Book Image

C# Data Structures and Algorithms

By : Marcin Jamro
Book Image

C# Data Structures and Algorithms

By: Marcin Jamro

Overview of this book

Data structures allow organizing data efficiently. They are critical to various problems and their suitable implementation can provide a complete solution that acts like reusable code. In this book, you will learn how to use various data structures while developing in the C# language as well as how to implement some of the most common algorithms used with such data structures. At the beginning, you will get to know arrays, lists, dictionaries, and sets together with real-world examples of your application. Then, you will learn how to create and use stacks and queues. In the following part of the book, the more complex data structures will be introduced, namely trees and graphs, together with some algorithms for searching the shortest path in a graph. We will also discuss how to organize the code in a manageable, consistent, and extendable way. By the end of the book,you will learn how to build components that are easy to understand, debug, and use in different applications.
Table of Contents (14 chapters)

Data types

While developing applications in the C# language, you could use various data types, which are divided into two groups, namely value types and reference types. The difference between them is very simple—a variable of a value type directly contains data, while a variable of a reference type just stores a reference to data, as shown as follows:

As you can see, a Value type stores its actual Value directly in the Stack memory, while a Reference type only stores a Reference here. The actual value is located in the Heap memory. Therefore, it is also possible to have two or more variables of a reference type that reference exactly the same value.

Of course, a difference between value and reference types is very important while programming and you should know which types belong to the groups mentioned. Otherwise, you could make mistakes in the code that could be quite difficult to find. For instance, you should remember to take care while updating the data of a reference type, because the change could also be reflected in other variables that are referencing the same object. Moreover, you should be careful while comparing two objects with the equals (=) operator, because you could compare the reference, not the data itself, in the case of two instances of a reference type.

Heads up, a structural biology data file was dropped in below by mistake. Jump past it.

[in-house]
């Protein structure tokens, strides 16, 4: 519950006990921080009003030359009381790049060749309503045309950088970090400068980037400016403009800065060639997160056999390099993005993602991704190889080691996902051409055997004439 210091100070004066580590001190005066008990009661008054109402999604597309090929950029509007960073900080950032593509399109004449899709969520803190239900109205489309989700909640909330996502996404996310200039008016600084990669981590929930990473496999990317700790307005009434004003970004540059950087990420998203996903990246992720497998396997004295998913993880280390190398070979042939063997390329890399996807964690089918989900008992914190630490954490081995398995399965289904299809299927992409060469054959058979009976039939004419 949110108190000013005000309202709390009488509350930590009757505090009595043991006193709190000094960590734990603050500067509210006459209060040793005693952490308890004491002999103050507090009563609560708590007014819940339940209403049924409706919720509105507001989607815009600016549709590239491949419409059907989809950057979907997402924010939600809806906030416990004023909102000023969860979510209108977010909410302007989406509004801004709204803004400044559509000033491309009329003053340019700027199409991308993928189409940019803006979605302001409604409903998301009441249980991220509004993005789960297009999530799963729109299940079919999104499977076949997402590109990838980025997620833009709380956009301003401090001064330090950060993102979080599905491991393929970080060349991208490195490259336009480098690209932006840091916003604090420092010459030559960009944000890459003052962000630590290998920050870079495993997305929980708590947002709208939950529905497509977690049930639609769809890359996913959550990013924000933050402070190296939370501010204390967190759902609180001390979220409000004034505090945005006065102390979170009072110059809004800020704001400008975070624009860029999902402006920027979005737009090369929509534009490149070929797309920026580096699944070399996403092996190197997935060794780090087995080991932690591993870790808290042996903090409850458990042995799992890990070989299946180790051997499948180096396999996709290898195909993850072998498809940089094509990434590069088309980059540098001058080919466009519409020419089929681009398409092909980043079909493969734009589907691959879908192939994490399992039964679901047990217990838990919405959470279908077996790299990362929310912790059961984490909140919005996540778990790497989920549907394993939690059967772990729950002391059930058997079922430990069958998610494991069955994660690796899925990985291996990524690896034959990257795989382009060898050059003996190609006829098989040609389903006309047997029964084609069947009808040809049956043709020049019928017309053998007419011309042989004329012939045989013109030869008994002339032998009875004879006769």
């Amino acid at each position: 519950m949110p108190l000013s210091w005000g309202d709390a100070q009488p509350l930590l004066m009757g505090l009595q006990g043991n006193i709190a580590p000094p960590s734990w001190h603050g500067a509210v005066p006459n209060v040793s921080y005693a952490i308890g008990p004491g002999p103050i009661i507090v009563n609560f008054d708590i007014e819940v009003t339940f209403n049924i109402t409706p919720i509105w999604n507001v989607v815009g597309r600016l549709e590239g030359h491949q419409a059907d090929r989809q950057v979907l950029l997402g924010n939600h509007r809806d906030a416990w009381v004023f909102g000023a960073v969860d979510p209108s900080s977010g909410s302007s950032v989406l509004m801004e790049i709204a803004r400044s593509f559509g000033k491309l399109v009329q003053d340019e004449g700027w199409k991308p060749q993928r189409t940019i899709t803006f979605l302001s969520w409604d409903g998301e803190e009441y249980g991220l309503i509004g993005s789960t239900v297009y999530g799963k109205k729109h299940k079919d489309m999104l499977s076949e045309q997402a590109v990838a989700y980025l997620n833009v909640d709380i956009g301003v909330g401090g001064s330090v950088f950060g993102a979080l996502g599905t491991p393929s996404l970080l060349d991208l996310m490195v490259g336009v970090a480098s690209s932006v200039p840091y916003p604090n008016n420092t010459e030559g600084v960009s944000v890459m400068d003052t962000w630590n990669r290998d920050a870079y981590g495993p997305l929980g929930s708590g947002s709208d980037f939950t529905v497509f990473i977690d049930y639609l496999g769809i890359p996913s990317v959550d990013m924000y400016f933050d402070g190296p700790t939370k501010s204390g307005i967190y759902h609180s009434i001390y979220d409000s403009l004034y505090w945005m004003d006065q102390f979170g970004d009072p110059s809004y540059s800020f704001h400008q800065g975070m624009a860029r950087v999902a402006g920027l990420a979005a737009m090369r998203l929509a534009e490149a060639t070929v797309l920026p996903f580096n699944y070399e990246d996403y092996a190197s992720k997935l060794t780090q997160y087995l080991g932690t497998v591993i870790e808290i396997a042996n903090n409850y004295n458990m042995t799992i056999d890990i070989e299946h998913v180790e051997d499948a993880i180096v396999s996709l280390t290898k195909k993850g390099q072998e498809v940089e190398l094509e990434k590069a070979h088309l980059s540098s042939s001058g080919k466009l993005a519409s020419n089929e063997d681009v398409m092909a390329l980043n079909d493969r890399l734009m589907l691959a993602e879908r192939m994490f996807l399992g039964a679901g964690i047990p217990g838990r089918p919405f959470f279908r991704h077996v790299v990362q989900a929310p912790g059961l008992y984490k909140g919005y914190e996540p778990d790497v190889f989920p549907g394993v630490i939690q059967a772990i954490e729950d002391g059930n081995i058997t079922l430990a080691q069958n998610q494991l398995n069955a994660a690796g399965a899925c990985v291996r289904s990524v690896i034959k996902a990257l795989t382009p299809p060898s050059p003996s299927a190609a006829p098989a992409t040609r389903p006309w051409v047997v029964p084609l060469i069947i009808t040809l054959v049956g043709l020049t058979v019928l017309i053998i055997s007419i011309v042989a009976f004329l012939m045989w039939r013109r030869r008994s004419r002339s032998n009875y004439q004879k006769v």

The C# language also supports pointer types, which can be declared as type* identifier or void* identifier. However, such types are beyond the scope of this book. You can read more about them at:

Value types

To give you a better understanding of data types, let's start with the analysis of the first group (that is, value types), which could be further divided into structs and enumerations.


Within structs, you have access to many built-in types, which could be used either as keywords or types from the System namespace.

One of them is the Boolean type (the bool keyword), which makes it possible to store a logical value, that is, one of two values, namely true or false.

As for storing integer values, you can use one of the following types: Byte (the byte keyword), SByte (sbyte), Int16 (short), UInt16 (ushort), Int32 (int), UInt32 (uint), Int64 (long), and UInt64 (ulong). They differ by the number of bytes for storing values and therefore by the range of available values. As an example, the short data type supports values in the range from -32,768 to 32,767 while uint supports values in the range from 0 to 4,294,967,295. Another type within the integral types is Char (char), which represents a single Unicode character such as 'a' or 'M'.

In the case of floating-point values, you can use two types, namely Single (float) and Double (double). The first uses 32 bits, while the second uses 64 bits. Thus, their precision differs significantly.

What's more, the Decimal type (the decimal keyword) is available. It uses 128 bits and is a good choice for monetary calculations.

An example declaration of a variable in the C# programming language is as follows:

int number; 

You can assign a value to a variable using the equals sign (=), shown as follows:

number = 500; 

Of course, declaration and assignment could be performed in the same line: